Wells Score
The Wells Score is a validated clinical decision rule that takes into account six variables, each assigned a weighted point value to come up with a final score. Patients are stratified into low, intermediate and high risk categories. It relies heavily on clinician gestalt — the two most important variables are “signs and symptoms of DVT” and “PE is the most likely diagnosis.” In the original protocol a score of less than two was low risk and those patients could be ruled out with a negative D-dimer. All others were imaged. Subsequent validation studies have used a dichotomized yes/no approach. They called a score less than four “PE unlikely” and showed that those patients could be safely ruled out with a negative D-dimer.4

A recent meta analysis, again, demonstrated the safety of both the original and dichotomized Wells score at ruling out PE. It also suggested that intermediate probability patients (Wells <7) could be safely ruled out with a negative highly sensitive D-dimer in populations with a low prevalence of PE, though this is not standard of practice.5

Some authors have suggested that in low risk (Wells <4) or elderly patients, a modified D-dimer cutoff of twice normal could be used with significant reduction in imaging and only a small sacrifice in sensitivity. This was prospectively evaluated by Kline in a recent study, but has yet to be replicated.6

PERC Rule
The PERC Rule was developed to identify those patients at extremely low risk of PE in which the benefit of further testing would be outweighed by the risks.7 The rule takes into account eight variables; absence of all eight in a low risk patient can safely exclude PE. A recent meta-analysis of 12 studies found a sensitivity of 97% and negative predictive value of 0.17.8

The rule has limitations: it was derived from a population with a low prevalence of PE, 11%, and has not performed well in higher-prevalence populations.9 The prospective validation population was comprised of patients in which clinicians thought a negative D-dimer would exclude PE, or patients who by the Wells score would stratify as low-risk or PE-unlikely. Its applicability is restricted to only these populations.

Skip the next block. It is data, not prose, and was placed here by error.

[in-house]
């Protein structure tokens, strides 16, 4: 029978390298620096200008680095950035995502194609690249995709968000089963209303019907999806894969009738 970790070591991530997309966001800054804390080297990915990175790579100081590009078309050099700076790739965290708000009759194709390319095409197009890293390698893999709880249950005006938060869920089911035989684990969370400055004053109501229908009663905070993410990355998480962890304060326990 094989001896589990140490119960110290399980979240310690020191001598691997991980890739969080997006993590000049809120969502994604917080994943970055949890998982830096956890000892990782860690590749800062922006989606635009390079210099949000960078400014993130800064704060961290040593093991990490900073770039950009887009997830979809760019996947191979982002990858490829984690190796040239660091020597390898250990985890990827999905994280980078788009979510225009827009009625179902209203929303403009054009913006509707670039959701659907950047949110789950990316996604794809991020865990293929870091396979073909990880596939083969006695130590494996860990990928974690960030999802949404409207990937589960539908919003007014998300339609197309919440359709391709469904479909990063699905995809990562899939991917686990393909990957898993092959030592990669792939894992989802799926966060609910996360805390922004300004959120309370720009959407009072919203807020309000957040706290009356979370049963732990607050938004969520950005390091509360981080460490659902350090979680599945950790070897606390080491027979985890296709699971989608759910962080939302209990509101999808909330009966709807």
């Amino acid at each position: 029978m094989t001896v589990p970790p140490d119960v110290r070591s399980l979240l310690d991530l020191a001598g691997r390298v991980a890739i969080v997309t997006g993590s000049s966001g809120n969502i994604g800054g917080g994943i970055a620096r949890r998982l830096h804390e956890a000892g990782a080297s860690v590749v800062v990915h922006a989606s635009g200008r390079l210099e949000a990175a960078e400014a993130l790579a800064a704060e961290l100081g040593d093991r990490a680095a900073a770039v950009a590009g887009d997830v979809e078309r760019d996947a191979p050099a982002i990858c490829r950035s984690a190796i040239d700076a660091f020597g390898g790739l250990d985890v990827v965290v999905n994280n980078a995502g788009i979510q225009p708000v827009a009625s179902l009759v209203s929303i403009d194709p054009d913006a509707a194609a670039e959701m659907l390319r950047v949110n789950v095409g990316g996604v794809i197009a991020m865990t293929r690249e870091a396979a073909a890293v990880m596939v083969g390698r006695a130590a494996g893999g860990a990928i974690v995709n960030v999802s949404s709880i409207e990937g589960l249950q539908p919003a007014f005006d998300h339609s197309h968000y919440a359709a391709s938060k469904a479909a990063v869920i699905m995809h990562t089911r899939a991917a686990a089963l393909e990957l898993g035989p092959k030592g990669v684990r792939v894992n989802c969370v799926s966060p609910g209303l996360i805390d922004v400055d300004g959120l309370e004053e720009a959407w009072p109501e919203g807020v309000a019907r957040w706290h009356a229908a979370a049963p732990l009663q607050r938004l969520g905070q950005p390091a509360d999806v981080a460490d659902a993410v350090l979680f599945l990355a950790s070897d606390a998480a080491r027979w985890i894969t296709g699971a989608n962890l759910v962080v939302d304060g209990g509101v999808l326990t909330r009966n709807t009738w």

References

  1. Sanjeev D et al. Does This Patient Have Pulmonary Embolism? JAMA. 2003;290(21):2849-2858.
  2. Penaloza A et al. Comparison of the unstructured clinician gestalt, the wells score, and the revised Geneva score to estimate pretest probability for suspected pulmonary embolism. Ann Emerg Med. 2013 Aug;62(2):117-124.
  3. Ceriani E. Clinical prediction rules for pulmonary embolism: a systematic review and meta-analysis. J Thromb Haemost. 2010 May;8(5):957-970.
  4. Wolf SJ et al. Prospective validation of Wells Criteria in the evaluation of patients with suspected pulmonary embolism. Ann Emerg Med. 2004 Nov;44(5):503-510.
  5. Ceriani E. Clinical prediction rules for pulmonary embolism: a systematic review and meta-analysis. J Thromb Haemost. 2010 May;8(5):957-970.
  6. Kline, JA et al. D-dimer Threshold Increase with Pretest Pobability Unlikely for Pulmonary Embolism to Decrease Unnecessary Computerized Tomographic Pulmonary Angiograpy. J Thromb Hemost. 2012 10:527-81.
  7. Kline, JA et al. Clinical Criteria to Prevent Unnecessary Diagnostic Testing in Emergency Department Patients with Suspected Pulmonary Embolism; J Thromb Hemost; 2004;12:1247-1255.
  8. Singh, B et al. Diagnostic Accuracy of Pulmonary Embolism Rule-Out Criteria: A systematic Review and Meta-analysis. Ann Emerg Med. 2012;59(6);517-520.
  9. Huli, O et al. The Pulmonary Embolism Rule-Out Criteria (PERC) Rule Does Not Safely Exclude Pulmonary Embolism. J Thromb Hemost. 2010;9:300-304.